Phone interviews

A phone interview is another form of moderated remote research. During phone interviews, the instructor gives directions on what the participant should do on the website and gets feedback from them while he records their activity on the website.

Phone interviews are a cost-effective technique to test consumers across a large geographic area. They also collect more data within a short duration when compared to in-person interviews because they are less expensive than in-person interviews.

Session recording

Session recordings make use of software to capture user behavior on a website, including mouse clicks, movements, and scrolling.

Session recordings are a great way to identify significant issues with how the website functions, observe how visitors interact with page elements like menus and Calls-to-Action (CTAs), and identify points where visitors get stuck, U-turn (quickly return to a previous page after landing on a new one), or abandon the site altogether.

Eye tracking

Eye testing is an unmoderated in-person testing method. During this testing session, researchers use a specialized pupil-tracking device attached to a computer to track and analyze users' eye movements during eye-tracking examinations.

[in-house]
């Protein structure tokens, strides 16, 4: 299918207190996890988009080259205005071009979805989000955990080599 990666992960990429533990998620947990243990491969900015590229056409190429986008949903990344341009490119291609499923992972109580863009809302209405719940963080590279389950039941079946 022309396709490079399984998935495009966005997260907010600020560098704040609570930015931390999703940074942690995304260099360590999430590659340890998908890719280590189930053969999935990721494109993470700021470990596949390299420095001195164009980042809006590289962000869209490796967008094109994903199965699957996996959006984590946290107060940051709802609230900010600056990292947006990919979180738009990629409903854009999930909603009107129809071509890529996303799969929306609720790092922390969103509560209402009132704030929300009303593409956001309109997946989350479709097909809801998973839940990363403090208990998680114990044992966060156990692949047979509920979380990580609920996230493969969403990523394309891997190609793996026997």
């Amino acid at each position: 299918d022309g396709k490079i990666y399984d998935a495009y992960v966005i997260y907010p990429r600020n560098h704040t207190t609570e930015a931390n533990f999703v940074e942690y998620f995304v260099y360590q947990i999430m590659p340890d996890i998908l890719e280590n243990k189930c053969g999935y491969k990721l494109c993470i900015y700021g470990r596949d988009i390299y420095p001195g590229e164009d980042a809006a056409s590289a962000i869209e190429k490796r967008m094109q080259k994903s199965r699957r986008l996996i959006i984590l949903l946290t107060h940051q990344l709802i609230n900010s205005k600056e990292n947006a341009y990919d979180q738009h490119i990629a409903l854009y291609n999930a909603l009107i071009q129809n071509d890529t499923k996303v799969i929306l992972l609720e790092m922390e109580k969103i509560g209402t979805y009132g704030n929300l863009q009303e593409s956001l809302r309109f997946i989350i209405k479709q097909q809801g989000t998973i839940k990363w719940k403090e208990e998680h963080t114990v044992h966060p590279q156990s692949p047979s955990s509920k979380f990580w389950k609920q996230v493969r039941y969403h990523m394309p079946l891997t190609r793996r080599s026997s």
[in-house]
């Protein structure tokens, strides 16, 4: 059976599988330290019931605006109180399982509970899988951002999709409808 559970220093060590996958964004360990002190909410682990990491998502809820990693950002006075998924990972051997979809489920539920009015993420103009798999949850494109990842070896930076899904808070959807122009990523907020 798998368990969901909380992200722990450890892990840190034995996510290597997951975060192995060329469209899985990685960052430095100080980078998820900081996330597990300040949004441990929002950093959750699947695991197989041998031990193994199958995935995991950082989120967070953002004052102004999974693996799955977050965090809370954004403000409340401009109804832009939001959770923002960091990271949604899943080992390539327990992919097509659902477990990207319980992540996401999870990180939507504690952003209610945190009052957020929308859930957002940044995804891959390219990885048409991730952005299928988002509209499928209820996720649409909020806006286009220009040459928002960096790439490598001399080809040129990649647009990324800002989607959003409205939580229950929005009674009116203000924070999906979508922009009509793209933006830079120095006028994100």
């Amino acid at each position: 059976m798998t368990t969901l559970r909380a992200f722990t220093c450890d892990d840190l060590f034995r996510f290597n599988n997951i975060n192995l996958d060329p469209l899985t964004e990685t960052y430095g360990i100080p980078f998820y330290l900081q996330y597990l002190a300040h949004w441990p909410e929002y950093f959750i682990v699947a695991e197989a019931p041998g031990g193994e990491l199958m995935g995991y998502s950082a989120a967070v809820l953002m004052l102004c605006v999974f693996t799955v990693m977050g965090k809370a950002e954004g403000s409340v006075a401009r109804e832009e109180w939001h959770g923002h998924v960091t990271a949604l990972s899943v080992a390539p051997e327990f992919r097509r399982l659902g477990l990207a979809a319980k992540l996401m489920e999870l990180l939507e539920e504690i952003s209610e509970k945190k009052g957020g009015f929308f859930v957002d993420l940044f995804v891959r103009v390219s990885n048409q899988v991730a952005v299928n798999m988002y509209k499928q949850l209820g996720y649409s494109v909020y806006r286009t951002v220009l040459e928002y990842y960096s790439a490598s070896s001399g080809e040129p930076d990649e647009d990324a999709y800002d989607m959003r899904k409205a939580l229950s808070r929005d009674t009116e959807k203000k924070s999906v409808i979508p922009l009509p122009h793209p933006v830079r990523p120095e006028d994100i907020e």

The tracking device generates heatmaps or eye-movement pathway diagrams by examining where users focus their attention when asked to perform a job.

The eye-tracking study is one of the most important UX research techniques as it can be used to learn how people engage visually with a page. They can also be used to test layout and design components and determine what might be distracting or drawing attention away from the key elements of the page.

However, this test is expensive as you will need a lab rent a lab with specialized tools and software, and a trained technician who can help you calibrate the device before you can run the test.


The overall aim of conducting UX research is to get user feedback, that will guide designers on how they can create solutions that are centered on the users' needs and pain points. User feedback eliminates assumptions and establishes users' opinions.

Phases of UX research

There are two major phases in UX research, and they are the generative research phase and the evaluative research phase.

The generative phase

The generative phase can also be called the exploratory phase. This is where you define user needs, and seek solutions to them through user research responses.

The evaluative phase

This is the phase where you test your solutions to check if they meet user needs and market requirements. This is the phase for usability and user testing.

The UX research process

1. Set clearly-defined research goals